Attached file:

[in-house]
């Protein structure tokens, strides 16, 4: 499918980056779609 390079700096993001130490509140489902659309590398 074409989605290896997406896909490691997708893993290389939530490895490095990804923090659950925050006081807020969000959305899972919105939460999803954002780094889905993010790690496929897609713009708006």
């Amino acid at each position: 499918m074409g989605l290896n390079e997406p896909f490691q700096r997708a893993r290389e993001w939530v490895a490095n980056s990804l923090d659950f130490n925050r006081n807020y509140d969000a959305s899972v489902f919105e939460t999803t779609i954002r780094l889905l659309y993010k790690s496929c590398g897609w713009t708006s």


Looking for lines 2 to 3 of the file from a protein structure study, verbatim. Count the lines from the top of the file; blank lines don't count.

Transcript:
């Protein structure tokens, strides 16, 4: 499918980056779609 390079700096993001130490509140489902659309590398 074409989605290896997406896909490691997708893993290389939530490895490095990804923090659950925050006081807020969000959305899972919105939460999803954002780094889905993010790690496929897609713009708006």
């Amino acid at each position: 499918m074409g989605l290896n390079e997406p896909f490691q700096r997708a893993r290389e993001w939530v490895a490095n980056s990804l923090d659950f130490n925050r006081n807020y509140d969000a959305s899972v489902f919105e939460t999803t779609i954002r780094l889905l659309y993010k790690s496929c590398g897609w713009t708006s």